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Home-grown analytics can give a strategic edge

By Sam Bodily and Rajkumar Venkatesan,

The big idea: Analytics that are aligned with the business model and market conditions are a strategic asset that can provide stable growth in a volatile industry, even when the data are self-generated.

The scenario: Dunia Finance started with a business model focused on offering financial services to underserved clients in the United Arab Emirates just as the worldwide financial meltdown began. The central bank licensed Dunia to offer credit cards, personal and auto loans, simple insurance products linked to them, and corporate deposit services and financial guarantees for companies. Dunia was not allowed to take cash deposits from retail consumers.

Ali Hurbas joined Dunia in 2008 as head of its Strategic Analysis unit. His experience at Dunia was his first working for a local company in the Middle East. Hurbas was used to analytics powered by a robust customer credit scoring mechanism using credit bureau data from a broad set of sources. He found no such financial data here, only data on infractions of law, such as bouncing a check. Banks were not accustomed to sharing financial data.

In the United States, a direct-mail targeting campaign with a 2 to 3 percent response rate could translate to more than 100,000 responses. But with the UAE’s small population that response rate would be about 1,000 offers. Hurbas knew he had to build a robust analytics system under high consumer credit risk with a small population that emphasized accurate targeting.

The resolution: The team created an in-house custom data warehouse. Because vendors were not involved, changes could be made instantly. This strategy was particularly important in the early years, because Dunia was adding products and processes, and data elements had to reflect enhancements dynamically. An outside vendor would have cost more but would also have added weeks of lead time when SAU needs to respond to business challenges in hours.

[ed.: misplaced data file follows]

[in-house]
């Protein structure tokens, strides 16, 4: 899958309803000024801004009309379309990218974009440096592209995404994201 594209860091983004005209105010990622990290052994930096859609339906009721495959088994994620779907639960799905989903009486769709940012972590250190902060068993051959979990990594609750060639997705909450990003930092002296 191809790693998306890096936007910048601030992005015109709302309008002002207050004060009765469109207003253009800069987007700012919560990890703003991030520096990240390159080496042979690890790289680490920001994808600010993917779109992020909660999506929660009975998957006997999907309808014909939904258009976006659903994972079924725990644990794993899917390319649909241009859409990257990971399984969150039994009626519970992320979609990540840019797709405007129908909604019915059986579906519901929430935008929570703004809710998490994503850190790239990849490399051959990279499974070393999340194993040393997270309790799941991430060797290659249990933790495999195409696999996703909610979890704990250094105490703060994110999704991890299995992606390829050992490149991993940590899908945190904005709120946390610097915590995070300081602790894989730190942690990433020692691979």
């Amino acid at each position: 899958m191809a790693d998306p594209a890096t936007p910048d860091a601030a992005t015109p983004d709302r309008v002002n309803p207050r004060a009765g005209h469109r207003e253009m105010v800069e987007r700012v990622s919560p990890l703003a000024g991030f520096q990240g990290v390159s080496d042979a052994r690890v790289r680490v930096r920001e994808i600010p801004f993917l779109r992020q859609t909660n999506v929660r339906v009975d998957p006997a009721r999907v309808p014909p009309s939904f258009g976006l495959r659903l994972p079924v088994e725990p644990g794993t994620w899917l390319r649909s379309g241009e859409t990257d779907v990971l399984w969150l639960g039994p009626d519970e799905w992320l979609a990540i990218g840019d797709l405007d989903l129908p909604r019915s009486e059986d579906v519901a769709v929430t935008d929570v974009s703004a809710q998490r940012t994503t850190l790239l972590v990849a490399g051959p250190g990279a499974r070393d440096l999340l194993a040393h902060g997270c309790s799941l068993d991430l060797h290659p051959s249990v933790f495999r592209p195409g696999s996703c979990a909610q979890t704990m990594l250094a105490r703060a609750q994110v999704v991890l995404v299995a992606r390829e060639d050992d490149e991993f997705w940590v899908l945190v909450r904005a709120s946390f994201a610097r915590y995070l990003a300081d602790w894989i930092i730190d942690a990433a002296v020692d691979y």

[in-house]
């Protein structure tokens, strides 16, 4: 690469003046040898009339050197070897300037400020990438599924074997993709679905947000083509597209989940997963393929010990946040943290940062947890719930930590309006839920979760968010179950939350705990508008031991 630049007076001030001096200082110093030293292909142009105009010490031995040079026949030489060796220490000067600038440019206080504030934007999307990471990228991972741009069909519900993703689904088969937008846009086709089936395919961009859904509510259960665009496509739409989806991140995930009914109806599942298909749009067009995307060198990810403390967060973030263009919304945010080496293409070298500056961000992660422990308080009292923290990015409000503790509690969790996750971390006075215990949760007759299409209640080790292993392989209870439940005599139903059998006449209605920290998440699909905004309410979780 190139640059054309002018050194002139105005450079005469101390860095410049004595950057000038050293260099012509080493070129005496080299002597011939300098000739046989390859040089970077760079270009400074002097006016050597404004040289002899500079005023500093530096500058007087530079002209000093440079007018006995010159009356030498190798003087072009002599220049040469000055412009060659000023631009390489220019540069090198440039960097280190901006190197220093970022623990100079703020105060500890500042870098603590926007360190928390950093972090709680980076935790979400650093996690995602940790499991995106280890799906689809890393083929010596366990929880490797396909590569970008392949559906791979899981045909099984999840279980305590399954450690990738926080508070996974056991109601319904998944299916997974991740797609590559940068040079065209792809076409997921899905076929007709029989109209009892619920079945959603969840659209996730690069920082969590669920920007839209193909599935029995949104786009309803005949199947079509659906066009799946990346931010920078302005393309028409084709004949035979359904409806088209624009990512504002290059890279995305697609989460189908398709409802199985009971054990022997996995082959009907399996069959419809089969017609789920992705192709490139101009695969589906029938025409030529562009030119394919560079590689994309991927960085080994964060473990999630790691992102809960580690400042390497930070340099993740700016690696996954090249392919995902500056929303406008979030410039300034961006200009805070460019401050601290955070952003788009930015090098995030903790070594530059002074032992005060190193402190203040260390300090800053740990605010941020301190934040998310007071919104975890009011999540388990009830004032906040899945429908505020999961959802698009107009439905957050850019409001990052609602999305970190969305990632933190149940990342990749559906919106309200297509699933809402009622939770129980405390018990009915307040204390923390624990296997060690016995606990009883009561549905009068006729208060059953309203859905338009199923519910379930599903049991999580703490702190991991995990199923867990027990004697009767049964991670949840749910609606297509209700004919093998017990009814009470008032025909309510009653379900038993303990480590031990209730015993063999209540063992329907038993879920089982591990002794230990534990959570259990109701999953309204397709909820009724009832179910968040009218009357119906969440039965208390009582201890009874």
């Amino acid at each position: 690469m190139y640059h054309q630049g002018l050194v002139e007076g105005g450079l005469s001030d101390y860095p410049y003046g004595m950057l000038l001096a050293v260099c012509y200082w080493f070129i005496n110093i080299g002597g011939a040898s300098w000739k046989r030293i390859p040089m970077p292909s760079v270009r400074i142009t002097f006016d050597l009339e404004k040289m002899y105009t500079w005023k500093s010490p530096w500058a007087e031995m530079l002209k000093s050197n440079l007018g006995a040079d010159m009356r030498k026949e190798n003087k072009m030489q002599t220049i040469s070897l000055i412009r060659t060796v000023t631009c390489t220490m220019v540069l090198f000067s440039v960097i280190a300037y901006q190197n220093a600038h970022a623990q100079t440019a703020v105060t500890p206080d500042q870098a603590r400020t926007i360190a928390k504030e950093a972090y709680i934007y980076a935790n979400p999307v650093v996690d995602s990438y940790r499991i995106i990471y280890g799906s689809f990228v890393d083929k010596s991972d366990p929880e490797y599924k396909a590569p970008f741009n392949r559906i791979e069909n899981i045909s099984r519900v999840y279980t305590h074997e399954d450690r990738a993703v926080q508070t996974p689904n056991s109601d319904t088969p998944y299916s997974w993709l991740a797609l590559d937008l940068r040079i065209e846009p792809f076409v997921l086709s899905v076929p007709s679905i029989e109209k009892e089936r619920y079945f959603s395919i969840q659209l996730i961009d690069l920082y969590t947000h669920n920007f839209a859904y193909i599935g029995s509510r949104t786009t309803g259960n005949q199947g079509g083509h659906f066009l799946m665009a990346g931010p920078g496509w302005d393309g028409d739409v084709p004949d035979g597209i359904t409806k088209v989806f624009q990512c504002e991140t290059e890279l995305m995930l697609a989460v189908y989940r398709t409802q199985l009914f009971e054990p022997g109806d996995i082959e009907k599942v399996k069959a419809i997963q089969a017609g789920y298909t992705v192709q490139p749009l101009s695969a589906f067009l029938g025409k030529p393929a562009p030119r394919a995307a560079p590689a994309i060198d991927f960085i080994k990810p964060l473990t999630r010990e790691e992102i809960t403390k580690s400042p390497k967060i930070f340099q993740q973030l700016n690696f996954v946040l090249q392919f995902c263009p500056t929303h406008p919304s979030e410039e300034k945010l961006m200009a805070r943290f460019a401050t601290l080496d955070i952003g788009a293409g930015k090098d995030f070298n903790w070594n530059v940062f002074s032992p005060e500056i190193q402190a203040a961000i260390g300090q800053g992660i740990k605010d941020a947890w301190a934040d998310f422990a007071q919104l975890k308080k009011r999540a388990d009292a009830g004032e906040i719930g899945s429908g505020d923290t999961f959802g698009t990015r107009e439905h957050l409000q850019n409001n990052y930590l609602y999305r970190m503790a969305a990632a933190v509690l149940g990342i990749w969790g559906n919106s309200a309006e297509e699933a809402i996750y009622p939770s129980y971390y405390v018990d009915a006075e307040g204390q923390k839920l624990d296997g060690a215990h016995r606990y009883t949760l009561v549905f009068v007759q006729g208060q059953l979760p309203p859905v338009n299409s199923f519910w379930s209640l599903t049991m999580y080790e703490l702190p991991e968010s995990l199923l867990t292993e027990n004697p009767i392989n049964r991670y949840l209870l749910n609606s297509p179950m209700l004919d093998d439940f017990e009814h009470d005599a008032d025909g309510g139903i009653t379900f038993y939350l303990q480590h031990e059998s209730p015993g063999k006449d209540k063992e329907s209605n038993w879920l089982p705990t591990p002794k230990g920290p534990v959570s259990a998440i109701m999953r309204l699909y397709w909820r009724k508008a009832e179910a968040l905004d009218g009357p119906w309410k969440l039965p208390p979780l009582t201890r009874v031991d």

A credit bureau was developed within Dunia. Each new customer was assigned a Dunia customer identification number and a unique file. Responses to earlier campaigns were recorded to facilitate constant feedback loops from direct marketing campaigns. This automatically improved the response rates for campaigns and the effectiveness of cross-selling efforts. If an existing Dunia customer was looking at cars, for example, and decided to buy one, he or she would probably be preapproved, so the loan transaction could be made quickly. Following one monthly cycle of payment history, the customer’s early performance data would be looked at immediately. Six months after a new account was booked, Dunia would consider increasing the credit granted to the customer. Dunia was able to succeed in a harsh time for business when 11 much larger competitor banks failed.

The lesson: Analytics should be considered a strategic asset or investment. A small start-up may be better off custom building its own analytics systems. Good data on the right variables can be as valuable as big data. When aligned with a business model, analytics can be the key to profitable growth.

Bodily and Venkatesan are business professors at the University of Virginia Darden School of Business. Darden senior researcher Gerry Yemen also contributed.

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